Sleep is for the weak.
I collected the reasons against it, which were in every body’s mouth. I marked them down, with, I think, some additions. (You may or may not remember.)
I feign now pleasure—sleep in splendour—notwithstanding
the sadness of the subject.
(Please read the letter.)
A fool could read the signs.
January long light
Janus I see you
God of locks and doorways
two-faced looking in Capricorn
Capricious like the snowy owl
We fear heavy body collisions
January time of doors
time looking back on itself
God of gates
spelt and salt
They say when you
walk through a door
you can forget what
you came for
he played injun in gods country
where boys proved themselves clean
dumb beasts who could cut fire
out of the whitest1 sand
he played english across the trail
where girls turned plum wild
garlic and strained words
through the window of night
he spoke through numb lips and
Time took your love – now time will take its time.
‘Move on’, you hear, but to what howling emptiness?
The kinder place is closest to your dead
where you lounge in confident no-motion, no thought
of budging. Constant in analytic sorrow, you abide.
It even makes you happy when you’re feeling blue.
Jump up, jump back. Flail on the spot.
I can disprove this ‘moving on’ nostrum.
Do the loco-motion in my living room.
This poem contains brief excerpts from the lyrics to ‘The Loco-Motion’, words and music by Gerry Goffin and Carole King, originally performed by Eva Boyd as Little Eva.
I who can blink
to break the spell of daylight
and what a sliding screen between worlds
is a blink
I who can hear the last three seconds in my head
but the present is beyond me
in this tiny moment of reflexion
I want to work out what it’s like to descend
out of the dawn’s mind
and find a leaf and fasten the known to the unknown
with a liquid cufflink
and then unfasten
to be brief
to be almost actual
oh pristine example
of claiming a place on the earth
only to cancel
Write, write, never stop. Tonight and all the nights to come. When I am at last face to face with myself. And must take stock. No more uniform. No longer distractedly pacing a measured area for the regulation exercise period. No more obeying wretched orders. My number still on the other side of the door. When I am done with drinking, eating, urinating, defecating. Done with talking, with calling things by their worn-out names. I light endless cigarettes whose smoke emerges from my lungs in broken chains, bitter swirls of rejection. Prison night has gobbled up the artificial light of the day. Ragged stars populate the vault of my visions.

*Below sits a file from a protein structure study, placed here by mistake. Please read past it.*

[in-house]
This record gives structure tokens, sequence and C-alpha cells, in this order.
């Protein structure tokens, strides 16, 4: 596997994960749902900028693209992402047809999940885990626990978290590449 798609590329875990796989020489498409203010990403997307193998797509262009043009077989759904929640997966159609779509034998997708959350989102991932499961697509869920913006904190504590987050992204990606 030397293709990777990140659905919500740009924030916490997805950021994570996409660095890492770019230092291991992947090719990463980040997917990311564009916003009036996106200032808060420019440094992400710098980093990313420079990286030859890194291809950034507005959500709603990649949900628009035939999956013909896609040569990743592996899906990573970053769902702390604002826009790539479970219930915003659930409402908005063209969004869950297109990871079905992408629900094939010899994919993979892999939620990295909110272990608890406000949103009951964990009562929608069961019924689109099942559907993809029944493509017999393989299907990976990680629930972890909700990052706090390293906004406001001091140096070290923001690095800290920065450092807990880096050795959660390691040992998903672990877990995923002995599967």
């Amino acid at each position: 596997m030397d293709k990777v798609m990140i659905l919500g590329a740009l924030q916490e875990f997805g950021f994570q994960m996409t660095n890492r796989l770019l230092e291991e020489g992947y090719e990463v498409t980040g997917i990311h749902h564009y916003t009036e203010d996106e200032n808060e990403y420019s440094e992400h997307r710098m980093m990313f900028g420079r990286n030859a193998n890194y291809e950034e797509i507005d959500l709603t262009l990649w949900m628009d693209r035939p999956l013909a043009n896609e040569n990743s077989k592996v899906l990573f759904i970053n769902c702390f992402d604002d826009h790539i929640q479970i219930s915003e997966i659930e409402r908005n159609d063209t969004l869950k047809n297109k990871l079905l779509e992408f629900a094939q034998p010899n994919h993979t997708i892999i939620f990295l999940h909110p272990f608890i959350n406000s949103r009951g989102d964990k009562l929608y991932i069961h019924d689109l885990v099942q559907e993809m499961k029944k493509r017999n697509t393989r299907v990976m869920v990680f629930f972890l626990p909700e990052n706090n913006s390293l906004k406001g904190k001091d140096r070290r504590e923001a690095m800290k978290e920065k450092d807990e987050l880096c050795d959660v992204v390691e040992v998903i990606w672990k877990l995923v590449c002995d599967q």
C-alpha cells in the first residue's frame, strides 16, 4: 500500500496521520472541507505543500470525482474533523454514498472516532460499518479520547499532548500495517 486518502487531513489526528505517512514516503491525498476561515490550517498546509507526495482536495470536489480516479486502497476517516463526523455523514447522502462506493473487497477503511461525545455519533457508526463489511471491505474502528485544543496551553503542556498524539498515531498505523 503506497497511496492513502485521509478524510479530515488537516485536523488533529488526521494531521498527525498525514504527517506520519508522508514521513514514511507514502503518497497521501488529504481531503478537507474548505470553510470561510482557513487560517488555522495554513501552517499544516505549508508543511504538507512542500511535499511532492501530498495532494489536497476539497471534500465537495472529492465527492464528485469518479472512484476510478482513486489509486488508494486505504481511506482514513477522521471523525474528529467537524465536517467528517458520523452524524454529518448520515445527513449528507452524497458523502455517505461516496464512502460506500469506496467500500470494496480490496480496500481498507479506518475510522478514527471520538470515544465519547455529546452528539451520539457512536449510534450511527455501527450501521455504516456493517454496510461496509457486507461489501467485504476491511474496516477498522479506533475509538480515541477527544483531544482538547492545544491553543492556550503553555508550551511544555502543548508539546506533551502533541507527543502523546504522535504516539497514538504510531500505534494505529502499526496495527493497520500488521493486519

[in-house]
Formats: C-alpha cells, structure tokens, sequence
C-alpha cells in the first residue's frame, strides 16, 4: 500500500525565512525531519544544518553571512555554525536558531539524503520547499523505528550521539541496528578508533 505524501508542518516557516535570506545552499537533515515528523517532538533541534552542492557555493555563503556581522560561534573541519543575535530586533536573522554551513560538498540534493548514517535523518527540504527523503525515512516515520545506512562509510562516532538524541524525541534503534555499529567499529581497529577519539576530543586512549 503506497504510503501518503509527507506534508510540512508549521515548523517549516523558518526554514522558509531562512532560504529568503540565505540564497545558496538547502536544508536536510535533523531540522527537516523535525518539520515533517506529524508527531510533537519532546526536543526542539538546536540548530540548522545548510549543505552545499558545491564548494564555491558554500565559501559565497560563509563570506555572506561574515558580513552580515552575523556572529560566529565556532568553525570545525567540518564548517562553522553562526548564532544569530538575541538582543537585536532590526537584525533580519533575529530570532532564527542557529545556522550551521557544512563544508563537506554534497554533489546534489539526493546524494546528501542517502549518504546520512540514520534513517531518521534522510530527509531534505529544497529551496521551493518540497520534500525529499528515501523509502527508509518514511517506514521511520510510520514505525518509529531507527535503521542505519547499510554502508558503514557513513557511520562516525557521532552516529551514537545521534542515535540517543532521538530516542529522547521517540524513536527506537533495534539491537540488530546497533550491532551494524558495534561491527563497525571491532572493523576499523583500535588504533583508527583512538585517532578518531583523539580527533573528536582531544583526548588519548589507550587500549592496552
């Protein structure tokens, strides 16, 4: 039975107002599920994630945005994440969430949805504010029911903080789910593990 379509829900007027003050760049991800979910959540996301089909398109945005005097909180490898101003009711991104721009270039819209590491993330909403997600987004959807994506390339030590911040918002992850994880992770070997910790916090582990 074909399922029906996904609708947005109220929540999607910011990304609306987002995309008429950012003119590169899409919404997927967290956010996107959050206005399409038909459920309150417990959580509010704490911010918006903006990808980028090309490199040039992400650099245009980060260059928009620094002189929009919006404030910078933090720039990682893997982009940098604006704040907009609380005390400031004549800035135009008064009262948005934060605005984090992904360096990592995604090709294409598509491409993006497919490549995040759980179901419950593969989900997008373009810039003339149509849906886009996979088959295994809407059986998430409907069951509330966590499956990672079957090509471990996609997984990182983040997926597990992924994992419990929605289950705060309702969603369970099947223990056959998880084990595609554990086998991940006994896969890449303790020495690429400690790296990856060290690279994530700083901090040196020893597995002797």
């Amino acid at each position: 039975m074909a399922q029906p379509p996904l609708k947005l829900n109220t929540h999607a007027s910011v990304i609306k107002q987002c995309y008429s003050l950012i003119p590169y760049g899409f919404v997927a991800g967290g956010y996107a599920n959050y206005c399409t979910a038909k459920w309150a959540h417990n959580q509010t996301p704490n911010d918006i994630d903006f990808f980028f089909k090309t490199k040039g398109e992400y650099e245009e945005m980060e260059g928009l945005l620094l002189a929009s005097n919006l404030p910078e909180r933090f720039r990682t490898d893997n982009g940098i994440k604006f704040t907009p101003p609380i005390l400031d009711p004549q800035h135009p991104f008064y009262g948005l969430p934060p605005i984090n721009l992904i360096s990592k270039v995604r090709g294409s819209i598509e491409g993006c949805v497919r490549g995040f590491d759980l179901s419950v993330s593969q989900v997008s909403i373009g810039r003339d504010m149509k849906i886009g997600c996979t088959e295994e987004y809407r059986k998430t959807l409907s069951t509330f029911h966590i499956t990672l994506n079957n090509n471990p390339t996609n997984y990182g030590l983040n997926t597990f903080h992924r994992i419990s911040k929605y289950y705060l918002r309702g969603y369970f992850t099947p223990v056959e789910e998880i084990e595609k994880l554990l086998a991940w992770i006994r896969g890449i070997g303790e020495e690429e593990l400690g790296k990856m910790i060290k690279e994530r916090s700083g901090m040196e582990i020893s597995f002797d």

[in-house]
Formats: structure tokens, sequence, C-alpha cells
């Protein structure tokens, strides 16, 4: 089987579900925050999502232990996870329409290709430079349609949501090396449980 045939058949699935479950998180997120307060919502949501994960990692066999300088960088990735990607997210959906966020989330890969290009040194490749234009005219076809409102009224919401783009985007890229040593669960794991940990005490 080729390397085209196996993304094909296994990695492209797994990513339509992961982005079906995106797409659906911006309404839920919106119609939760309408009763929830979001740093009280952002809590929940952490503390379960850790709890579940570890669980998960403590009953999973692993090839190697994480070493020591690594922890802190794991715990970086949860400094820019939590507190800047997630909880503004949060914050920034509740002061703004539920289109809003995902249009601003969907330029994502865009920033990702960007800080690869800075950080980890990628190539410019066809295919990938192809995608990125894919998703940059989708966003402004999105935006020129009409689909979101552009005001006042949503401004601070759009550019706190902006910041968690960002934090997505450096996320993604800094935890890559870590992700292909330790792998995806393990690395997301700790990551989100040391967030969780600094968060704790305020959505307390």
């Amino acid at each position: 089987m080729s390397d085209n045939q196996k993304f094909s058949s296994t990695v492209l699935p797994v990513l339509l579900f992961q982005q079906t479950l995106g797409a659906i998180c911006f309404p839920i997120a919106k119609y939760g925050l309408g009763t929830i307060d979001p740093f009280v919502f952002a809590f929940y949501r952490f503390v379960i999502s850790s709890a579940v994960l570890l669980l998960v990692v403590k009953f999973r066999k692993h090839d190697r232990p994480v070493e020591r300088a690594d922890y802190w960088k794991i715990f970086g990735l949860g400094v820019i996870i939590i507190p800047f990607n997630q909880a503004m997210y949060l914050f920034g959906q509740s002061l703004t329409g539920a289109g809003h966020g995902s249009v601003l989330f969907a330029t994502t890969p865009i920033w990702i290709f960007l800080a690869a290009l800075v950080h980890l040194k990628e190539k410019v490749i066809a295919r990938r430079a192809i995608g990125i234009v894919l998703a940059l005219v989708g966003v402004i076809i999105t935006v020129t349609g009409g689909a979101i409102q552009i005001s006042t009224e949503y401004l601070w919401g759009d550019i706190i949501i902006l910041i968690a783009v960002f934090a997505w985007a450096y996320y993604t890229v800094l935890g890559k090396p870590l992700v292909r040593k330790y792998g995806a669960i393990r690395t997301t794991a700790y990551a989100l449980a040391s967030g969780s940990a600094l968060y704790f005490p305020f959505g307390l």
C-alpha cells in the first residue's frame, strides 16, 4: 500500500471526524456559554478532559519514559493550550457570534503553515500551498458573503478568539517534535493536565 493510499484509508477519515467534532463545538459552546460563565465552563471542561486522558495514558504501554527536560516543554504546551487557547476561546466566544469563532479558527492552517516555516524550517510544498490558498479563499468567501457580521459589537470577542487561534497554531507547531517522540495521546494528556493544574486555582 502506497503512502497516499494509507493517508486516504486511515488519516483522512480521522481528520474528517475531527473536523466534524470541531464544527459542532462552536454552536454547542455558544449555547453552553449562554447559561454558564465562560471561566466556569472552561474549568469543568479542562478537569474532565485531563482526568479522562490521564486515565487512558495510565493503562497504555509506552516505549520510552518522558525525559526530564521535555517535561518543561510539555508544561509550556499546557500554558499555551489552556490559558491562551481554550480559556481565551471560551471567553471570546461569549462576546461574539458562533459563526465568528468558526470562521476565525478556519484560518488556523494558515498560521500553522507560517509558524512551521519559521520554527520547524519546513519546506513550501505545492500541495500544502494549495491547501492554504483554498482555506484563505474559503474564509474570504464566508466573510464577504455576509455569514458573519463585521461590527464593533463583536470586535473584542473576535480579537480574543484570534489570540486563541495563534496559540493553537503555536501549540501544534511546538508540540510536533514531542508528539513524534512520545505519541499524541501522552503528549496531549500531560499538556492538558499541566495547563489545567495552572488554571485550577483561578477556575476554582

When I stop, my voice begins to sound very peculiar. As though unknown notes were clinging to its cords, driven by strange storms from all those zones where life and death watch and spy on one another, two oddly hued wild animals, each crouched ready to spring, ready to slash and destroy the other’s essential nature.
I can live now only by wrenching myself away from myself, by wrenching away from myself my points of rupture and suture, those places where I most acutely feel splits and junctures, where I cut myself into pieces so as to return to life in unfathomable elsewheres: earth, roots, trees of intensity, granular effervescene under the sun.
Is that MY black dog-
with telltale compost on his nose?
Blade of grass, squash of persimmon,
some leggy insect on his forehead
next to the growth? Is that MY
red truck speeding up the vineyard’s
central avenue, porta potty
bumping along behind, toilet paper
unfurling behind in celebratory loops?
Some similes act like heat shields for re-entry
to reality: a tramp in flames on the floor.
We can say Flame on! to invoke the Human Torch
from the Fantastic Four. We can switch to art
and imagine Dali at this latitude
doing CCTV surrealism.
We could compare him to a protest monk
sat up the way he is. We could force the lock
of memory: at the crematorium
my uncle said the burning bodies rose
like Draculas from their boxes.
But his layers
burn brightly, and the salts locked in his hems
give off the colours of a Roman candle,
and the smell is like a foot-and-mouth pyre
in the middle of the city he was born in,
and the bin bags melt and fuse him to the pavement
and a pool forms like the way he wet himself
sat on the school floor forty years before,
and then the hand goes up. The hand goes up.
For Lucy McDiarmid
I have been thinking about the music for my funeral –
Liszt’s transcription of that Schumann song, for instance,
‘Dedication’ – inwardness meets the poetry of excess –
When you lead me out of your apartment to demonstrate
In the Halloween-decorated lobby the perfect acoustic
Of the stairwell, and stand among pumpkins, cobwebby
Skulls, dancing skeletons, and blow kisses at the ceiling,
Whistling Great War numbers – ‘Over There’, ‘It’s a Long,
Long Way’, ‘Keep the Home Fires Burning’ (the refrain) –
As though for my father who could also whistle them,
Trench memories, your eyes closed, your head tilted back,
Your cheeks filling up with air and melody and laughter.
I hold the banister. I touch your arm. Listen, Lucy,
There are songbirds circling high up in the stairwell.
The book that says the President is a friend of trees is a book of lies! The President should read the one about the little mouse that drove a car and got his girlfriend pregnant and they had to fly a rubberband-powered airplane over a stack of newspapers. Not a tree in sight. Not a tree in the whole book. Another book that he might pick up casually could strip the veil of illusion from his eyes: pretty women, the unpleasant foot odors of. But that is only what it appears to be about. It is a book about how to have a big piece missing from your head and live.